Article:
Apprenticeships for office jobs can prepare inner cities for the future of work

As major cities across the country recover from the COVID-19 pandemic, they face formidable challenges in their downtown business and office districts, as well as in their labor markets. Today, most American downtowns have lower levels of activity than before the pandemic, especially in big cities…and the federal relief that made up for the loss of sales taxes, transit fares and other revenue is running out.

At the same time, what many initially called a “big resignation” in the labor market turned out to be more of a “big reshuffle” – a gap workers from one job, industry or career to another as persons reassessed their living and working conditions during the pandemic. Job vacancies and terminations have been reached records in 2021.

Last week being National Learning WeekThis piece asks the question: What role can learning play in addressing these issues and fostering more inclusive economic development in the inner city?

The impacts of the pandemic on the workforce continue to challenge city centers

Town centers face two challenges that will require a collective effort to overcome.

First, even as the share of workers (and their share of days) working remotely has gradually decreases since the beginning of the pandemic, the office vacancy rate in major city centers continues to ascend, and at a faster pace than in the region as a whole. Even if this divergence ends up reaching a new balance, it opens a breach in the relationship between city centers and work.

The second challenge concerns dysfunctional labor markets. The first economic shock of the pandemic was concentrate in black and Latino or Hispanic neighborhoods, which have seen severe job losses. Those jobs have been slow to come back and workers have been slow to get back to them, as the prolonged pandemic has led to an acceleration retreats and low immigration, while growing consumer demand, lack of childcare and other factors have contributed to tight labor markets and high employee turnover. Employers are now finding that the old methods of hiring and retaining workers no longer work. Even in sectors of the economy that have not experienced major job losses, these old methods of recruitment and selection reproduce a opportunity gapwith a selection of candidates centered on diplomas leaving many workers and neighborhoods on the sidelines.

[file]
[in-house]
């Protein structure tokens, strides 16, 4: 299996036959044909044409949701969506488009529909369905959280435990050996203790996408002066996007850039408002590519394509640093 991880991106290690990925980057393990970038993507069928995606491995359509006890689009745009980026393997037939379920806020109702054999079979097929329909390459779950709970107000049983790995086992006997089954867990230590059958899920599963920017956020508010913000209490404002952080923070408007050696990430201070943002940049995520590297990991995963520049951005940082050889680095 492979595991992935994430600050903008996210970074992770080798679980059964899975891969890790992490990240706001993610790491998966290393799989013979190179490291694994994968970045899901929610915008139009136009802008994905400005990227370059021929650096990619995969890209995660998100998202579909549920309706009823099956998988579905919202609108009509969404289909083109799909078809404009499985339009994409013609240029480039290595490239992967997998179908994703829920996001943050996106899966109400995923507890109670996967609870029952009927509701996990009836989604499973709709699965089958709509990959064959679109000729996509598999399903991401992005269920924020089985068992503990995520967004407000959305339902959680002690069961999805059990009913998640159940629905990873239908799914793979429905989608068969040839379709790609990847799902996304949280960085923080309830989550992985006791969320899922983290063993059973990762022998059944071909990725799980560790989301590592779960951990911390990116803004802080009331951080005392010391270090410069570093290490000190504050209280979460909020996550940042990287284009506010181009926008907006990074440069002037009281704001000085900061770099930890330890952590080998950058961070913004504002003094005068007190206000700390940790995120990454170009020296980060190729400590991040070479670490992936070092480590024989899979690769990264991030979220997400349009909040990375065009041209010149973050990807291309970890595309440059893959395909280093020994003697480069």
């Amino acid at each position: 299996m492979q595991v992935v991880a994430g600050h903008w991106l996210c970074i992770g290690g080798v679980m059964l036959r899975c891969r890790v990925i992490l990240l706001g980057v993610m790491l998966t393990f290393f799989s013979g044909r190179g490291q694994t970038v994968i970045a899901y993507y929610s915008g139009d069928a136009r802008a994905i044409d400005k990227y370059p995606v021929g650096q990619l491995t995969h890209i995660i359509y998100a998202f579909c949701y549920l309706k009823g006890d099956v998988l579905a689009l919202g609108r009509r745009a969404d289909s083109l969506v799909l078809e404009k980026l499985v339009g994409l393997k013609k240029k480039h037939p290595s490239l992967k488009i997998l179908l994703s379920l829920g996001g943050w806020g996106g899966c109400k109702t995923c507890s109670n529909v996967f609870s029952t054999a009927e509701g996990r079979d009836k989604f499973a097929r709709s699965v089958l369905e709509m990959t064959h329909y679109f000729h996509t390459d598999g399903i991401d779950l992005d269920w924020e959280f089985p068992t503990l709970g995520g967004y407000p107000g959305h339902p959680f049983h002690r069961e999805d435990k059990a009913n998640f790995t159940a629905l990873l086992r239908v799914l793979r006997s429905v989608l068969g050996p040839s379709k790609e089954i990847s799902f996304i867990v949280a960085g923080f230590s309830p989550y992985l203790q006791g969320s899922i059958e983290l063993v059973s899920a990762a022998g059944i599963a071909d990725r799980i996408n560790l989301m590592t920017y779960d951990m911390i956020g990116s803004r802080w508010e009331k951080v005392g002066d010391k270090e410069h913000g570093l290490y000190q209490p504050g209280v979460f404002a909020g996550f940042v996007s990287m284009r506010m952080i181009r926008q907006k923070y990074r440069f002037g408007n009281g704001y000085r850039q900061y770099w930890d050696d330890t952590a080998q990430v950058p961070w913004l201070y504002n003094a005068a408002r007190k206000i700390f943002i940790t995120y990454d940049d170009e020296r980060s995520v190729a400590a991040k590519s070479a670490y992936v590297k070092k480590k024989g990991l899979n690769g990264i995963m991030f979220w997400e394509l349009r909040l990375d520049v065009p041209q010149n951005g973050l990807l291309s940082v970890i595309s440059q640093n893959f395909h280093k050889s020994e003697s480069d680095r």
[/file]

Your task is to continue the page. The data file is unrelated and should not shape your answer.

By embracing learning, city centers are in a unique position to create a new competitive advantage and value proposition for themselves as talent engines for the future. And the wave of federal funding for workforce development, infrastructure, innovation and climate adaptation will create additional opportunities to strategically engage local talent in reimagining downtown neighborhoods.

Apprenticeship is not just for trades

It’s time to rethink the way we relate local talent to careers and provide more options for people to access high-quality jobs. In the United States, apprenticeship programs have long been limited to skilled trades such as electricians, plumbers and construction workers. These are relatively well-paying jobs, and they remain important to the success of downtowns, especially as federal infrastructure funding hits the streets.